FOXBORO, Mass. — Safety Devin McCourty and his fellow New England Patriots defenders were left shaking their heads Thursday after failing to score on two snaps from inside the 10-yard line.
If that sentence doesn’t make total sense, don’t worry. It was strange to watch, too.
On Day 7 of training camp — the most physical day yet and one of the hottest — Patriots coach Bill Belichick decided to close out practice with a bit of role reversal. After wrapping up the final round of 11-on-11 drills, New England’s starting defense switched to offense, and the first-team O — including quarterback Tom Brady — fanned out into a defensive formation near the goal line.
With safeties Duron Harmon and Patrick Chung sharing passing duties and Brady, who will turn 41 on Friday, playing middle linebacker, the offense prevailed on both reps. Wide receiver Chris Hogan broke up a Harmon pass on the first, and Chung failed to connect with cornerback Eric Rowe on the second.
“We need a lot of practice,” McCourty lamented afterward. “We need a little bit more rules. There was no running game. (The offense) dropped like nine into coverage and rushed two. They had a little bit of an advantage because they rushed (380-pound offensive tackle Trent Brown), so that’s like rushing three. It’s tough for us on offense, but hopefully we do it again and we get another shot at those guys.”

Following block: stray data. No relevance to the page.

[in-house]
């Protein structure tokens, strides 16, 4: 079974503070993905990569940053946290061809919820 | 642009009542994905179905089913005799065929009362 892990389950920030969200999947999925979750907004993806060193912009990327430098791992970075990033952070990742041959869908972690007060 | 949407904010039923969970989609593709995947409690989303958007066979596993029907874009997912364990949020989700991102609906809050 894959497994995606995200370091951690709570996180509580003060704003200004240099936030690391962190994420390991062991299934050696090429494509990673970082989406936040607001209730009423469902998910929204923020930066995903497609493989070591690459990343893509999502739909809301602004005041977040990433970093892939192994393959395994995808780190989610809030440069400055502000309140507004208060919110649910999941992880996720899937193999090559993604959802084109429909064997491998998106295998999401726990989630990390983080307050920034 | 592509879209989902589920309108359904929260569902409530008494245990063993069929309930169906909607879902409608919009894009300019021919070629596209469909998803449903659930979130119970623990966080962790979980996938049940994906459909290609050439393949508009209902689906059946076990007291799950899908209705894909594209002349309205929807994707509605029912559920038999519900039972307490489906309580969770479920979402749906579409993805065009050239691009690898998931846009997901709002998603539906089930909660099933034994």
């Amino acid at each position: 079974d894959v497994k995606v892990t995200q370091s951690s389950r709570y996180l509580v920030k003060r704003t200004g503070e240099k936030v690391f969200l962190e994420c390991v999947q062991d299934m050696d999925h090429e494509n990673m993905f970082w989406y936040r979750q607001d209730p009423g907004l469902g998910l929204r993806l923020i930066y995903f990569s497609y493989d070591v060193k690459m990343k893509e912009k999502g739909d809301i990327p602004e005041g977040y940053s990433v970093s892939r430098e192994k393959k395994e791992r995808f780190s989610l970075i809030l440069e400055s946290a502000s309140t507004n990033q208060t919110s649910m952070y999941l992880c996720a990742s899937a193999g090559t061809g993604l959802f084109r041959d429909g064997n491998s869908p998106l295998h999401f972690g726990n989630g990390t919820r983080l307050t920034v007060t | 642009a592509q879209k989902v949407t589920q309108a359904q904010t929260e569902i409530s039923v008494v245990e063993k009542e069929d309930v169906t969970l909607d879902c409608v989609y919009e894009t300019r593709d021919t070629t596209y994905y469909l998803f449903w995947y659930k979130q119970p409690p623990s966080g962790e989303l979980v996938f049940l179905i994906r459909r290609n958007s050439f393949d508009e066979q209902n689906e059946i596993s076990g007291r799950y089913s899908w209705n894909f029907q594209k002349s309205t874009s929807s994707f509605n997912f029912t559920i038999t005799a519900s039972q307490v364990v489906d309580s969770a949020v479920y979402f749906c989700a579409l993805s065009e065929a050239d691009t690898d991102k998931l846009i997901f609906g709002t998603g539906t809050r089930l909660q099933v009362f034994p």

It was the second time in four days the Patriots finished practice on a lighter note. Rookie offensive lineman Isaiah Wynn capped Monday’s session inside Gillette Stadium by successfully catching a punt from Ryan Allen, much to the delight of his teammates.
“We just wanted to come out and just have fun,” rookie cornerback Duke Dawson said of Thursday’s switcheroo. “Throughout a tough, hard camp, that’s stuff that we all like looking forward to.”
Given the publicity the Patriots’ alleged lack of “fun” received during the offseason, it’s been interesting to see the team take these respites from the grind of training camp. The final week of organized team activities this spring also featured some diversions from the typical New England routine, like a team trip to Fenway Park and a throwback practice in leather helmets.
“(Belichick) has always had a good gauge on the team — where we’re at, what we need, when we need it, when to push, when to draw back,” said special teams captain Matthew Slater, who has been with the Patriots since 2008. “He’s got a unique feel for that kind of stuff. And to the outside world or someone who’s not in there with him every day, it may seem like he’s way out of touch, but that’s not the case.
“I think that he’s shown that to me. He’s proved that to me year-in and year-out that he’s always going to try to do what’s best for the team so that ultimately we can be successful.”
Thumbnail photo via Stew Milne/USA TODAY Sports Images